The Obama administration’s defense strategy review, unveiled at the Pentagon on January 6th, is already under attack. Republican front-runner Mitt Romney has argued that the plan is naïve and dangerous. Independent experts such as Russell Rumbaugh of the Washington, DC-based Stimson Center have criticized the plan for being too timid in its pursuit of Pentagon spending reductions. A point that has not received adequate attention is the fact that the modest reductions contained in the Obama plan would still leave the United States military with unparalleled global reach at time when traditional military threats are rapidly receding.
There are a number of potentially positive elements in the Obama plan, but they are offset by calls for new commitments that will still leave the United States on a permanent war footing. The positive elements of the plan include a pledge to avoid fighting large-scale wars like those in Iraq and Afghanistan; to increase reliance on diplomacy and development assistance; and to make the health of the United States economy the administration’s number one national security priority. If faithfully executed, these changes would justify reductions in U.S. military spending well beyond what the Obama administration has proposed so far. They would also set the stage for a less interventionary foreign policy.
Unfortunately, the encouraging parts of the Obama approach are counter-balanced by an expansion of U.S. military commitments that are more appropriate for a policy of global hegemony than they are for a policy of genuine defense.
For example, talk of reducing U.S. troop numbers in Europe has been matched with an increased military commitment to Asia, including a new Marine base in Australia; a large-scale naval presence in the Pacific and Indian oceans; and new arms sales to Taiwan, South Korea, Japan and other U.S. allies in the region. All of these efforts are aimed at “containing” China’s military.
Perhaps the most threatening development from China’s perspective involves U.S. plans to ring China with a missile defense system that, in theory, could blunt China’s ability to respond to a U.S. nuclear attack. Whether or not such a system would work, it will raise anxieties in China, whose nuclear arsenal of a few hundred long-range missiles is dwarfed by the thousands of strategic nuclear warheads that the United States possesses.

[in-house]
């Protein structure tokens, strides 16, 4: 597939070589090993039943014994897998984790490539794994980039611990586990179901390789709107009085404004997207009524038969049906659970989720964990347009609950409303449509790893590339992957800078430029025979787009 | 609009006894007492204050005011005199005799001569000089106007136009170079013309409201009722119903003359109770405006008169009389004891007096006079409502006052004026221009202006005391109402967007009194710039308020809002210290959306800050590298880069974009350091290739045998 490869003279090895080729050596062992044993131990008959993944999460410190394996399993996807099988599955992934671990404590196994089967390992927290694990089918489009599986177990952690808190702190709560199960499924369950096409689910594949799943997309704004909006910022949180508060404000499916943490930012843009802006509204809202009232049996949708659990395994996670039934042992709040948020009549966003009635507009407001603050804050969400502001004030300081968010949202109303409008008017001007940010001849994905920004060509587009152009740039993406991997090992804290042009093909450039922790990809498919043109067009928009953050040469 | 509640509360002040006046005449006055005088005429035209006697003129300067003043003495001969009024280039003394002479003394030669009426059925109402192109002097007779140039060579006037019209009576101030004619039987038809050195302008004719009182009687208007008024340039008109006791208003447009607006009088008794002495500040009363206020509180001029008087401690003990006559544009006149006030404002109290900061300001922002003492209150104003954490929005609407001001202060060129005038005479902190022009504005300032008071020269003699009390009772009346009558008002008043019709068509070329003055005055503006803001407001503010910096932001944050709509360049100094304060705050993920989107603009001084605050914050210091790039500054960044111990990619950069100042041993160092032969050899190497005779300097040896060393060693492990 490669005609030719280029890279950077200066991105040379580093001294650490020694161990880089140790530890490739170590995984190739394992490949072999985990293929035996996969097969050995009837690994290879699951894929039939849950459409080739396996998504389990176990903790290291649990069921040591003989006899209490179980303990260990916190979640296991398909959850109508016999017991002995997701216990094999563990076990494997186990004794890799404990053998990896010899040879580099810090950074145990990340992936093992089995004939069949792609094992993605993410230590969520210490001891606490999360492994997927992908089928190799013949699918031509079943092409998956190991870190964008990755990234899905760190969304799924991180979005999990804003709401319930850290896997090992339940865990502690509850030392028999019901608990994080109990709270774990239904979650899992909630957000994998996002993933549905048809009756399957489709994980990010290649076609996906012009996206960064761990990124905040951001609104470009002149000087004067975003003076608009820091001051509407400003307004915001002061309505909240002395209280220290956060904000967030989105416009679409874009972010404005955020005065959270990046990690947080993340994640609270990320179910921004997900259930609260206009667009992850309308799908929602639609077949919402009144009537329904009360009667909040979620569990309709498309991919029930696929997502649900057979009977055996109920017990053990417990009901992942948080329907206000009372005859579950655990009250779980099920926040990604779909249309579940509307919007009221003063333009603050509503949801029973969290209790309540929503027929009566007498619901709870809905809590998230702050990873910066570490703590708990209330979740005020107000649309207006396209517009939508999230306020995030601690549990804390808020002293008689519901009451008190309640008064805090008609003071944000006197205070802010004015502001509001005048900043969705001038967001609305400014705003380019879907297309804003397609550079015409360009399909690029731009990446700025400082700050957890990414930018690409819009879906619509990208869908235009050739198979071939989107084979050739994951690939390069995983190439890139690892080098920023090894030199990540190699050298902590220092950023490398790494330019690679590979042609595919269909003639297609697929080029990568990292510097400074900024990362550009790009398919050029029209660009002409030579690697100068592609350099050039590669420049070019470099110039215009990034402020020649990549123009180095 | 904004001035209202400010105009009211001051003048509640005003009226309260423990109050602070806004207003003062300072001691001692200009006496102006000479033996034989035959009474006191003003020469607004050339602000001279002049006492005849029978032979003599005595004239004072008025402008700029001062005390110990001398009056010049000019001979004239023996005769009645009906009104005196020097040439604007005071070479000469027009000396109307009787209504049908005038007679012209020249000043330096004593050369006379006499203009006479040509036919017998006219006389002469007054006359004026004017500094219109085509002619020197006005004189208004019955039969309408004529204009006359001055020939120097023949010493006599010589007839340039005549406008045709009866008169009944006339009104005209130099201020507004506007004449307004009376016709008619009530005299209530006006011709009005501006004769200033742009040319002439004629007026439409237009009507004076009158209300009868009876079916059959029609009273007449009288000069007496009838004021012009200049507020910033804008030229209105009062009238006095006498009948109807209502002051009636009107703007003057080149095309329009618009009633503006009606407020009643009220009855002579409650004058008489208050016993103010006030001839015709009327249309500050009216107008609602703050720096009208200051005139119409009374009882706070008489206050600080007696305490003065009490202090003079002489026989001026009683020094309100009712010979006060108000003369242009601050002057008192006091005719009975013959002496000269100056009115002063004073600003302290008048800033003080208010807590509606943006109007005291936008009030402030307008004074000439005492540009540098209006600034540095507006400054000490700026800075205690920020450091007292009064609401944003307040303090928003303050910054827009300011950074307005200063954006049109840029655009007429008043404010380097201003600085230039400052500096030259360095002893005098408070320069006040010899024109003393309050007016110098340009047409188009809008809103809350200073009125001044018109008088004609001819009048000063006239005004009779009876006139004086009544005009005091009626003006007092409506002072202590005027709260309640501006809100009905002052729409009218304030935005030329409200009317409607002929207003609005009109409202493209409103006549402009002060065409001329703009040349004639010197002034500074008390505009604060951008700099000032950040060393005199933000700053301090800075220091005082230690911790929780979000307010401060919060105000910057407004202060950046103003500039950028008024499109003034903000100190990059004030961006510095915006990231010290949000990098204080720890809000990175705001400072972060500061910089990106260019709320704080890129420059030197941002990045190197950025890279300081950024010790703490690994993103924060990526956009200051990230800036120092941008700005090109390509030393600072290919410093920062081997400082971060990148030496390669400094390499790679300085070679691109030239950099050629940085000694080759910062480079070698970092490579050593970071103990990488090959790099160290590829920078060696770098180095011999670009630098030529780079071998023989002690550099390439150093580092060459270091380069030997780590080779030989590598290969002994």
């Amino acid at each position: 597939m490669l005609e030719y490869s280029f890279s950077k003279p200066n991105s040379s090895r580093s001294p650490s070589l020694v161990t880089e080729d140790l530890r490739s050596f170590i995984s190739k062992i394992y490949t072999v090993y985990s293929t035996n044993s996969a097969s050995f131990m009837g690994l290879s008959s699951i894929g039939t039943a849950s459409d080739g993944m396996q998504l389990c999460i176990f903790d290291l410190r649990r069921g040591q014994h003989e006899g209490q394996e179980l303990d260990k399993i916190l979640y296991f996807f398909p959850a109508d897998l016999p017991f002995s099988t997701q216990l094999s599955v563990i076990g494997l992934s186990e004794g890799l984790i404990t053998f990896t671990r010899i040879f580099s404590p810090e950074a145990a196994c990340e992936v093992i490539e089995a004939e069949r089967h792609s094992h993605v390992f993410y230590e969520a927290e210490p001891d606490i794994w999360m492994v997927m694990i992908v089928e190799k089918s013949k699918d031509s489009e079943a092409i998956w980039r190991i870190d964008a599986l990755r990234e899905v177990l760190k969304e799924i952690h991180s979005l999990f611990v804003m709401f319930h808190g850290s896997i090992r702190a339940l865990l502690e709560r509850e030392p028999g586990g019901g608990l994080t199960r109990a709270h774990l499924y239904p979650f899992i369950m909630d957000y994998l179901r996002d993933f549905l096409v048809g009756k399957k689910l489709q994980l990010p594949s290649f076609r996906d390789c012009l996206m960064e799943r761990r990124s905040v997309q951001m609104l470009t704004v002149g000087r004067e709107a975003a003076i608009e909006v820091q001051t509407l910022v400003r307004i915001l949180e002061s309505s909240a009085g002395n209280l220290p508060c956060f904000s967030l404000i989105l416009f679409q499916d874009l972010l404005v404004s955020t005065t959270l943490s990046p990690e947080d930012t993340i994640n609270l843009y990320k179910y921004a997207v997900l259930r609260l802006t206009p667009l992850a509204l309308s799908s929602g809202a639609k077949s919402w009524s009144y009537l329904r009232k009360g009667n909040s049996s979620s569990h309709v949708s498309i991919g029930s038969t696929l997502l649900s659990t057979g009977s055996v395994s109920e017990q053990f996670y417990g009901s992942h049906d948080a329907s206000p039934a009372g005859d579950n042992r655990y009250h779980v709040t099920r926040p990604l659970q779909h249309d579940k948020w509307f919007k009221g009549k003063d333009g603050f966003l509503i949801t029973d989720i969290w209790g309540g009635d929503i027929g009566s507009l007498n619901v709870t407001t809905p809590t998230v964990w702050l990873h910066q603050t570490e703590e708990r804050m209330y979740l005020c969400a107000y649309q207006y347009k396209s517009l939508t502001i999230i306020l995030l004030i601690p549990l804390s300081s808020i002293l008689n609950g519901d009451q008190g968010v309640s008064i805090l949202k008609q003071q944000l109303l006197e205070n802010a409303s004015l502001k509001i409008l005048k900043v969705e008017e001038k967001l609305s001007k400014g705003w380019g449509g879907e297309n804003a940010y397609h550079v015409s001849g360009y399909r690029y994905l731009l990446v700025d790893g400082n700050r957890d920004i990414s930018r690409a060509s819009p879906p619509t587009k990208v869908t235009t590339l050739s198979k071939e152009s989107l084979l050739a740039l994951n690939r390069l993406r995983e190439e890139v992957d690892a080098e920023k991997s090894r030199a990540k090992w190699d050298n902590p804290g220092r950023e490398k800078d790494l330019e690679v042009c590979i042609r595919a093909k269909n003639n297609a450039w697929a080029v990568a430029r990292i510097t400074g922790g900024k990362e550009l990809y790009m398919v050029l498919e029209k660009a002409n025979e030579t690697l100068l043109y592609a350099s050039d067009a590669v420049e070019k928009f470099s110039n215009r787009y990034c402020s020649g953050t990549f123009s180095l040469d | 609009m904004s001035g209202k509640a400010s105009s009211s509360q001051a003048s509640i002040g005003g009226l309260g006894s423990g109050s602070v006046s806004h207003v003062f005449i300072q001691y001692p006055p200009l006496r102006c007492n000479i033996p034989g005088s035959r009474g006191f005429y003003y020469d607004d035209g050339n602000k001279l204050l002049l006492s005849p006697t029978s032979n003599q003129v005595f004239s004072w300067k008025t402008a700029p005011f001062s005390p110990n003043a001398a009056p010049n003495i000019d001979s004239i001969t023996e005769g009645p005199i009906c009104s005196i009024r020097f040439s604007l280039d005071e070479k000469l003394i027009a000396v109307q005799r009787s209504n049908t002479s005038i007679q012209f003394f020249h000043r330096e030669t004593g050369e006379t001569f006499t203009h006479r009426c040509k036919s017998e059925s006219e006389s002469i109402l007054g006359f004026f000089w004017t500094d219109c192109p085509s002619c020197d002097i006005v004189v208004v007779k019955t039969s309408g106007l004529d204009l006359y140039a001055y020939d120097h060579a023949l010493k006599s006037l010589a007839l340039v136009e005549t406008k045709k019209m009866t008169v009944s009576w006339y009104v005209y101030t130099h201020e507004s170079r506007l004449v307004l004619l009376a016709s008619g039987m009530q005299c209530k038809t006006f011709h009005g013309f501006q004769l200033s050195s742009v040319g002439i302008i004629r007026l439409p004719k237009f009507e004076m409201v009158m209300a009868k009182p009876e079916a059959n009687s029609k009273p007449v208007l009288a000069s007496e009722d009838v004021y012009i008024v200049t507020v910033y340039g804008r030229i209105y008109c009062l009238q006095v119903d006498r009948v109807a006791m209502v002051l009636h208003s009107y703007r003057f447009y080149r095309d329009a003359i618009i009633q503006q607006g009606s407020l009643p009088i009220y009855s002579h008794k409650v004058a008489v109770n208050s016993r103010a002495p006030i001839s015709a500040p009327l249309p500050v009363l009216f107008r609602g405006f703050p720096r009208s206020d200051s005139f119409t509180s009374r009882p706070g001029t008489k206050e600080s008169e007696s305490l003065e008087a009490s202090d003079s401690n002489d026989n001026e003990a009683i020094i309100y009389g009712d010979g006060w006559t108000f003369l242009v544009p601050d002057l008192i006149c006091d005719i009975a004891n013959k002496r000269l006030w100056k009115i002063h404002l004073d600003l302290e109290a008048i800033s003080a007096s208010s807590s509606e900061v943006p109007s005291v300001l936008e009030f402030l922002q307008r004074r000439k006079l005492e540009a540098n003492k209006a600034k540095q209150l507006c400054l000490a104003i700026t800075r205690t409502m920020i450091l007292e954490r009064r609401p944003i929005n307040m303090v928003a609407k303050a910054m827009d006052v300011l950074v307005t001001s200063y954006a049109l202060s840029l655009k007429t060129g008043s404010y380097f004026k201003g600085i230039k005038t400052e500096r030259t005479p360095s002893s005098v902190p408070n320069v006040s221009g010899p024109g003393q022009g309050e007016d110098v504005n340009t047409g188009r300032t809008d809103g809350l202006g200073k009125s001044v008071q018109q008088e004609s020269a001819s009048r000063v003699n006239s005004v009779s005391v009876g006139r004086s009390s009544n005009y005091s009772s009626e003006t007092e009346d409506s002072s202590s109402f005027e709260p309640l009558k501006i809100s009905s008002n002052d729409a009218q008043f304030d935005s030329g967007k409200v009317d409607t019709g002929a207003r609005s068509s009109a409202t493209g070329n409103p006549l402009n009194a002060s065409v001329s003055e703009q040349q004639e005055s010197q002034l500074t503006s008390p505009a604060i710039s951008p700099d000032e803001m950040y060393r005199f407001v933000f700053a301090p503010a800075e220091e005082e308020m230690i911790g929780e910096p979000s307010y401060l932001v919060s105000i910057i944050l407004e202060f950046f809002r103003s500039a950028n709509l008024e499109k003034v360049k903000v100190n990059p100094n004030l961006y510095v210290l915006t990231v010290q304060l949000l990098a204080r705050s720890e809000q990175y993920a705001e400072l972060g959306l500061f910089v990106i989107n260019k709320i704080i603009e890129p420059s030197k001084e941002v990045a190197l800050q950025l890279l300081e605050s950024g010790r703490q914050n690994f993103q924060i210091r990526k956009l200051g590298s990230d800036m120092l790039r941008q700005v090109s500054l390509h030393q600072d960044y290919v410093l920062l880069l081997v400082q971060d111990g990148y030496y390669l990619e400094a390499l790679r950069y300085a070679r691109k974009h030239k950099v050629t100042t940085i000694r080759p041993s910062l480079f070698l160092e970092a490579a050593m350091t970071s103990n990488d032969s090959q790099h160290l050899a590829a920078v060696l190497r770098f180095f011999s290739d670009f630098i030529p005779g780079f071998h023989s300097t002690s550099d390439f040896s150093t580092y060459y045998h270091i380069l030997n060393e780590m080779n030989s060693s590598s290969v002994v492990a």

In the Middle East, the reduction of U.S. combat forces in Iraq will still leave a residual force of about 16,000, including uniformed military personnel, CIA operatives, and private military contractors. The United States will also be strengthening its network of military bases in the region. Last but not least, Washington is concluding record arms deals to the Middle East and Persian Gulf, including a record $60 billion deal for advanced combat aircraft, attack helicopters, guns and bombs to Saudi Arabia. Each new arms deal will involve dispatching U.S. troops and private contractors to help the recipient nation operate and maintain its U.S.-supplied weaponry.
And contrary to the implication that the new strategy could lead to “neglect” of U.S. military commitments in Africa and Latin America, there is a possibility that U.S. military activity in these regions could even increase from current levels. During the announcement of the new Obama defense strategy, Secretary of Defense Leon Panetta spoke of using “innovative means” to maintain a military presence in these two regions. The methods mentioned included increased rotation of U.S. troops through each area, more exercises with local military forces, and an increase in arms transfers and military training.